Over 500 neatly positioned and colour coded miniature sunsets adorned the walls at Art Basel Miami Beach. Ranging from neon bright hues of orange and pink, to dusky purple tones amongst silhouetted foliage, they were all individually collected and neatly arranged by Spanish born artist Oriol Vilanova. The 33-year-old artist – who now divides his time between Brussels and Paris – began collecting the postcards from flea markets in 2000, long before he had even considered becoming an artist, let alone showing his work at the prestigious Art Basel.
Vilanova created Sunsets From… in order to expose the banality and homogeneity of holiday postcards “Sunsets have predetermined connotations, they are clichéd and abstract at the same time. The repetition and the loss of referencing models provokes a strange sensation. In the whole collection there is no trace of human being or geographic sign. We ignore if it deals with post-apocalyptic scenes, if it is Miami, Ibiza or Agadir. The truth is image, but there is no image of the truth.”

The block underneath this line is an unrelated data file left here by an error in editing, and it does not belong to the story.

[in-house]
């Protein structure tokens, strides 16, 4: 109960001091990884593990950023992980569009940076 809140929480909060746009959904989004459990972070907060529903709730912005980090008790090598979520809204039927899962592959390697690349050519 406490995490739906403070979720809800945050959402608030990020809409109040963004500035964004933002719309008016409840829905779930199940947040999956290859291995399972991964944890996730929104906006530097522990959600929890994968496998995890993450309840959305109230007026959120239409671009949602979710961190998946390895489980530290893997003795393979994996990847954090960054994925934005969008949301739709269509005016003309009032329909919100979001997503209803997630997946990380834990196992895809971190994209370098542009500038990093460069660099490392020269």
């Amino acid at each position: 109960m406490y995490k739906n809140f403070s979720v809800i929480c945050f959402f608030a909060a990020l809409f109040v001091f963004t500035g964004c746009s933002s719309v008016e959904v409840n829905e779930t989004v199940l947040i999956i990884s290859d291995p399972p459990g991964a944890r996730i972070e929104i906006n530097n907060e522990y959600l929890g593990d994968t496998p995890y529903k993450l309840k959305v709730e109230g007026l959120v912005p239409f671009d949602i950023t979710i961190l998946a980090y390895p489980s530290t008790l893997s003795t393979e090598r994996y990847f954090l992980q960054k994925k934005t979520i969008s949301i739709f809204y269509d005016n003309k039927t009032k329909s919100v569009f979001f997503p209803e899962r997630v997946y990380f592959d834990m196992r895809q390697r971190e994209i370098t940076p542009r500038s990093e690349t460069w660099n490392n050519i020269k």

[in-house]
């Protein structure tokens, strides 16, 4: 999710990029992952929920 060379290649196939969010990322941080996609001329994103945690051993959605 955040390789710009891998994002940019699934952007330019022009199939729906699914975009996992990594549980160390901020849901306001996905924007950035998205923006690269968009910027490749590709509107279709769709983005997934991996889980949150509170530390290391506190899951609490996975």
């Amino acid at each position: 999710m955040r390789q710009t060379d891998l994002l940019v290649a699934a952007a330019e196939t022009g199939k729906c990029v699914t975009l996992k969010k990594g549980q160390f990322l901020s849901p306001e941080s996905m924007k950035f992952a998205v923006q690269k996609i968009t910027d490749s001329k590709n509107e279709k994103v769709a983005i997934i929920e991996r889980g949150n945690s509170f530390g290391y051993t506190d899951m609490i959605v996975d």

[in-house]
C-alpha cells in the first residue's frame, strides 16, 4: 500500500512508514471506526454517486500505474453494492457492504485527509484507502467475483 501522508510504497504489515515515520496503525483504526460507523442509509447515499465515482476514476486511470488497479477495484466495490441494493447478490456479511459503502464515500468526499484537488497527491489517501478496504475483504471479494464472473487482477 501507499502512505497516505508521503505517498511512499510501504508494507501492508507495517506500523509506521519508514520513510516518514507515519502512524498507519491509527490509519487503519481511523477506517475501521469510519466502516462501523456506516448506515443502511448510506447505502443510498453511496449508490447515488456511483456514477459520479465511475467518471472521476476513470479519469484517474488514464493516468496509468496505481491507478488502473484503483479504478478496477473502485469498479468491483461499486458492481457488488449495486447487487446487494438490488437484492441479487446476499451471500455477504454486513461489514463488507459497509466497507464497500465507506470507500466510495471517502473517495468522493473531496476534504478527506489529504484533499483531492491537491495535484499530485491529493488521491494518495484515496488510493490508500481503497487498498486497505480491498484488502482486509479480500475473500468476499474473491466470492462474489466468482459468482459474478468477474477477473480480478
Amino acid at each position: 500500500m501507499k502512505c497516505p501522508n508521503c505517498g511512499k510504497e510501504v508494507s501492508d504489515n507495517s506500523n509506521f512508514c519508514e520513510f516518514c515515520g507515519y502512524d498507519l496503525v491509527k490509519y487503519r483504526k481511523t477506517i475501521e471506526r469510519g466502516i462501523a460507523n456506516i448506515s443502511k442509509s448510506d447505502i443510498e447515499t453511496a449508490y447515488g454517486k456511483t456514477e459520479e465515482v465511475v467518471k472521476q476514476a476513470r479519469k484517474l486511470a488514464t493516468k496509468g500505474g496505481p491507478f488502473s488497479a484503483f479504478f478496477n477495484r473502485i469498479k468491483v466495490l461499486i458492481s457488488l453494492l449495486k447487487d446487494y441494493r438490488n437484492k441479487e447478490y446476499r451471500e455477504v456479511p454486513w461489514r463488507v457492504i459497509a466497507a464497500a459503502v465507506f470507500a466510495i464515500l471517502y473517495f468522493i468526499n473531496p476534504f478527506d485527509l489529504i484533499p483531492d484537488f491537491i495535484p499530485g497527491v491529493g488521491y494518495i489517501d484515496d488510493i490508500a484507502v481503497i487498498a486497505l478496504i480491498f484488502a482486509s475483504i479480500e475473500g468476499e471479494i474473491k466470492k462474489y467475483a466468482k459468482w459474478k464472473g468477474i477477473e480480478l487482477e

Sunsets have predetermined connotations, they are clichéd and abstract at the same time
Claiming he uses the “flea markets as a studio”, Vilanova’s work spans across multiple platforms, including film, performance and written pieces, as well as additional extensive postcard collections that he acquires from all over the world, featuring the likes of cityscapes, museums and historical architecture; Vilanova states he is continually attracted to “spaces with no memory”. See the on-going collection of the simplistically beautiful Sunsets From… below.
Special thanks to Absolut, one of the sponsors of Art Basel
Text by Rhiannon Wastell